Buick Super Bowl ad with Cam Newton and Miranda Kerr sticks to proven formula

The carmaker plays an "if/then" game with its second film in the Big Game.

In 2014, Leo Burnett launched the "That’s not a Buick" campaign for the General Motors brand, and since then, a few things have changed. For example, Leo Burnett Detroit and DigitasLBi Detroit merged into Engage M-1, and a lot more people started buying Buicks.

Last year, the brand had its best year since 2005, thanks largely to sales in China. But Buick US revenues were also up 5 percent in 2016. Plus, it doesn’t hurt your cool factor when celebrities like Max Greenfield and Ellie Kemper appear in your ads.

But don’t expect the marketer to switch things up now that its image problem has eased. In its second Super Bowl commercial, titled "Pee Wee," Buick will do the same thing as last year, just a little different.

There’s a football player, but this time, it’s Cam Newton instead of Odell Beckham Jr. There’s also a supermodel; sub in Miranda Kerr from 2016’s Emily Ratajkowski. The featured car is the same Cascada convertible from last year’s Super Bowl commercial; only this year, it’s in a new, race-car red hue. And, most importantly, no one can believe the car is a Buick. Only this time, the dialogue extends to say, "If that’s a Buick, then my kid is Cam Newton."

"We’ve really found a sweet spot with this campaign," said Buick’s Director of Marketing Molly Peck. "It’s not wearing out at all."

Anecdotally, Peck said people approach her regularly to tell her they’ve had a "Buick moment." When they get into a friend’s car or see a Buick on the street, they automatically expect the brand to be anything but that. "What we’re saying to the consumer is, ‘Hey, we know what you’re thinking, but we’re OK with it, and come check out what we actually do make today,’" Peck added.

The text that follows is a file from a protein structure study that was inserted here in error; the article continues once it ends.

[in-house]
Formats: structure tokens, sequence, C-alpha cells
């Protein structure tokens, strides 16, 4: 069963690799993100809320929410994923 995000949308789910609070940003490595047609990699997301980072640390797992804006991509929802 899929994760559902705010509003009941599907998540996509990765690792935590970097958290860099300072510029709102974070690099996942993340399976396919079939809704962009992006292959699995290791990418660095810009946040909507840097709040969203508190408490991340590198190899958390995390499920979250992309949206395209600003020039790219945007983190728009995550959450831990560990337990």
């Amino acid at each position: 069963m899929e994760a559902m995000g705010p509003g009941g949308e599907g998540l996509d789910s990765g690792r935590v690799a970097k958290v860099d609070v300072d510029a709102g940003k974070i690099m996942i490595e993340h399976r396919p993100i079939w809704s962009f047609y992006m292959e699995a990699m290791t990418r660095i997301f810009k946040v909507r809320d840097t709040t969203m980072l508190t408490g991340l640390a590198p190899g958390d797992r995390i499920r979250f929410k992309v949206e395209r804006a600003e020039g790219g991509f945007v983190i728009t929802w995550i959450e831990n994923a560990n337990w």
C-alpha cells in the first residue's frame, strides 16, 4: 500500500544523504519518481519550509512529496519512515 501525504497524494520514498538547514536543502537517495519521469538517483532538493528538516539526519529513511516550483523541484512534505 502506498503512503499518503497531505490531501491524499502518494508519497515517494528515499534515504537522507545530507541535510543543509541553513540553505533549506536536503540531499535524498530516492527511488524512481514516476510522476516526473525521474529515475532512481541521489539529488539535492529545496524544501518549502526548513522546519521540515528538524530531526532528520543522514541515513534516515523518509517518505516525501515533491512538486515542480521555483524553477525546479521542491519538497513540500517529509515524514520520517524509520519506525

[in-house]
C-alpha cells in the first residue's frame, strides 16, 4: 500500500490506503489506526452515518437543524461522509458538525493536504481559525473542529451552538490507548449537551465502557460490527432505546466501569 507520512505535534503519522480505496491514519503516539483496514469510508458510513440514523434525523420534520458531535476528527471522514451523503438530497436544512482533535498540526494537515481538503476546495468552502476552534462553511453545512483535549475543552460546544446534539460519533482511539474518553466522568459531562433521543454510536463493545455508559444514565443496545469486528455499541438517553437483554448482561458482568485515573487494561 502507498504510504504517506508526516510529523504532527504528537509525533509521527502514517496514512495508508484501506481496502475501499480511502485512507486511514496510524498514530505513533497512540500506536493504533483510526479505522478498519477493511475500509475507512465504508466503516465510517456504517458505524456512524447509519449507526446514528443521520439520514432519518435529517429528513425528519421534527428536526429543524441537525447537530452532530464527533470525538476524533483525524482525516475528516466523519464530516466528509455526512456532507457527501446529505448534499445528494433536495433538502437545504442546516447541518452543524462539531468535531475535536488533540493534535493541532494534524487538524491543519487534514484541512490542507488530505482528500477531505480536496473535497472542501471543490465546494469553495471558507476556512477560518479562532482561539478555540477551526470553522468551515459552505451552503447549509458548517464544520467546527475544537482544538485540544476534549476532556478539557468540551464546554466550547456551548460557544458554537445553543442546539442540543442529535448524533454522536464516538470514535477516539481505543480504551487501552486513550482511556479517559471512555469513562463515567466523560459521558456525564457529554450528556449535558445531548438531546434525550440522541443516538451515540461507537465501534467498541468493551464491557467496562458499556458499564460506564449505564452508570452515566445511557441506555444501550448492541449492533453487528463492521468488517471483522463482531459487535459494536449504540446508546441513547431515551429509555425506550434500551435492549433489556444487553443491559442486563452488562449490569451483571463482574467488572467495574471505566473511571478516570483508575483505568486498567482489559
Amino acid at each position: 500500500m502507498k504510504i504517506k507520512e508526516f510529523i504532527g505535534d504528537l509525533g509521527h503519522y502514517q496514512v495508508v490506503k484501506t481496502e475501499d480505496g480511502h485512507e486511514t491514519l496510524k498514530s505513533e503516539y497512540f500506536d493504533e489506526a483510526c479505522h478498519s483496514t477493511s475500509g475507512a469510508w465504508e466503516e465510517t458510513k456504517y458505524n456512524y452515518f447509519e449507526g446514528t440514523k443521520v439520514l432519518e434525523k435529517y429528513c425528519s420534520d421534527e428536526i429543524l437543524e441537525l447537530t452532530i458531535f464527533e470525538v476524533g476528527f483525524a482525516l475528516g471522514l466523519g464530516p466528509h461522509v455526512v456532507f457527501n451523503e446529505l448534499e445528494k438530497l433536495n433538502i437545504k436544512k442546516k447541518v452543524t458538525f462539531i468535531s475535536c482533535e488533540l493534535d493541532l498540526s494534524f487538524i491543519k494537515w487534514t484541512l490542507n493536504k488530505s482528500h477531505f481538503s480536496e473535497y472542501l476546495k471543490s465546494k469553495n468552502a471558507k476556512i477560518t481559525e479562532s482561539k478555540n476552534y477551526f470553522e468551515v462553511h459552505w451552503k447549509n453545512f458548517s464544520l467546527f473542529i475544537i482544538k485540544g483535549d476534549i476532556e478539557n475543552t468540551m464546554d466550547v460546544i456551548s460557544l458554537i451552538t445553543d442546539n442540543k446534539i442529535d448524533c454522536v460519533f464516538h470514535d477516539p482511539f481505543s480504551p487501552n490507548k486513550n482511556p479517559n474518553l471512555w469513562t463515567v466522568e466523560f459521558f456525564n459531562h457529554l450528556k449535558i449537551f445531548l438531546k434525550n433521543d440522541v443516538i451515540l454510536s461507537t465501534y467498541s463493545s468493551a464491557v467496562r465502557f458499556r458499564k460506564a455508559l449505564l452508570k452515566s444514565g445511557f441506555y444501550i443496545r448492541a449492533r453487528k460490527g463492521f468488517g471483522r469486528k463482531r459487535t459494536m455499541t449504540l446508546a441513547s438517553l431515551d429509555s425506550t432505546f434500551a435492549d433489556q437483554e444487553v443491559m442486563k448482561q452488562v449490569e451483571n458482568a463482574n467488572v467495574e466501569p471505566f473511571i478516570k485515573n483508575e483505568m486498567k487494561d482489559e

This self-deprecating humor isn’t the only formula that Buick and Engage-M1 have perfected. The football player/supermodel casting choice is also a win-win. "It really helps broaden the appeal of the ad," Peck said. "The football player is perfect for our sports-minded audience. The supermodel is perfect for the more general market audience, and with the Super Bowl, you get both."

But when asked why not Patriots quarterback Tom Brady, who will be playing in Sunday’s game, and his supermodel wife Gisele, Peck said that "Cam and Miranda naturally rose to the top of the list" because they embody Buick’s brand values: "friendly, approachable, masters of their craft and smart." Plus, Newton wasn’t suspended for four games after "Deflategate."

"Every time I take the field, I aim to shatter traditional expectations of the quarterback position," said Newton in a press release. "Buick’s doing the same thing with this ad."

Off the field, consumers can watch "purpose-built content" on Buick’s social media channels leading up to the game and during the game. Peck said Buick will have a social media command center filled with people from its ad agency, copywriters and General Motors’ social media team listening to the conversation and "responding with as many people as possible."

On-screen, the 60-second ad will appear nationally during the first quarter of Super Bowl LI.

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